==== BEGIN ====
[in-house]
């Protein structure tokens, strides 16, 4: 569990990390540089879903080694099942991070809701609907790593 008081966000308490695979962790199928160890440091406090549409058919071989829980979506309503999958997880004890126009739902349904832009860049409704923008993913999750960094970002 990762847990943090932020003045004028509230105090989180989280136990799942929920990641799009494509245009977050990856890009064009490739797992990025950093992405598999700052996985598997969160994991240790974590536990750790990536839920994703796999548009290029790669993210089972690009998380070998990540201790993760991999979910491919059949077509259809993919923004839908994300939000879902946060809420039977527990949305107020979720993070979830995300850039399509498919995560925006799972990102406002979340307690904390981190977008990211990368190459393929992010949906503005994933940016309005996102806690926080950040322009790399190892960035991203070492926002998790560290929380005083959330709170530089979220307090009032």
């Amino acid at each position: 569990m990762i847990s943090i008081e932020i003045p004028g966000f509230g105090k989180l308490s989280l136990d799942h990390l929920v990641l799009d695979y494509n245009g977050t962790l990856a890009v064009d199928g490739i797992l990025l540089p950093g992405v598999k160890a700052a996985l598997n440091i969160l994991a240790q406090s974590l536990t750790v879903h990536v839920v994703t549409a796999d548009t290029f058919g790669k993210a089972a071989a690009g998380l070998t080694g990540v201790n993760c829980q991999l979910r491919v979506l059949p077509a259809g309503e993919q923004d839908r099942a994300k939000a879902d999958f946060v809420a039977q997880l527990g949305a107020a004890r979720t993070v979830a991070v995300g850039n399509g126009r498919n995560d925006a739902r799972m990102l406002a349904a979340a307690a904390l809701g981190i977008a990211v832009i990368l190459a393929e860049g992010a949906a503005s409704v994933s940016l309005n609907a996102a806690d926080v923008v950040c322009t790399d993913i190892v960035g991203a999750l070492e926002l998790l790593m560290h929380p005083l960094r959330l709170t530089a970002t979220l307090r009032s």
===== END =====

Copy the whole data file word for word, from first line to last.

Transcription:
[in-house]
């Protein structure tokens, strides 16, 4: 569990990390540089879903080694099942991070809701609907790593 008081966000308490695979962790199928160890440091406090549409058919071989829980979506309503999958997880004890126009739902349904832009860049409704923008993913999750960094970002 990762847990943090932020003045004028509230105090989180989280136990799942929920990641799009494509245009977050990856890009064009490739797992990025950093992405598999700052996985598997969160994991240790974590536990750790990536839920994703796999548009290029790669993210089972690009998380070998990540201790993760991999979910491919059949077509259809993919923004839908994300939000879902946060809420039977527990949305107020979720993070979830995300850039399509498919995560925006799972990102406002979340307690904390981190977008990211990368190459393929992010949906503005994933940016309005996102806690926080950040322009790399190892960035991203070492926002998790560290929380005083959330709170530089979220307090009032």
């Amino acid at each position: 569990m990762i847990s943090i008081e932020i003045p004028g966000f509230g105090k989180l308490s989280l136990d799942h990390l929920v990641l799009d695979y494509n245009g977050t962790l990856a890009v064009d199928g490739i797992l990025l540089p950093g992405v598999k160890a700052a996985l598997n440091i969160l994991a240790q406090s974590l536990t750790v879903h990536v839920v994703t549409a796999d548009t290029f058919g790669k993210a089972a071989a690009g998380l070998t080694g990540v201790n993760c829980q991999l979910r491919v979506l059949p077509a259809g309503e993919q923004d839908r099942a994300k939000a879902d999958f946060v809420a039977q997880l527990g949305a107020a004890r979720t993070v979830a991070v995300g850039n399509g126009r498919n995560d925006a739902r799972m990102l406002a349904a979340a307690a904390l809701g981190i977008a990211v832009i990368l190459a393929e860049g992010a949906a503005s409704v994933s940016l309005n609907a996102a806690d926080v923008v950040c322009t790399d993913i190892v960035g991203a999750l070492e926002l998790l790593m560290h929380p005083l960094r959330l709170t530089a970002t979220l307090r009032s």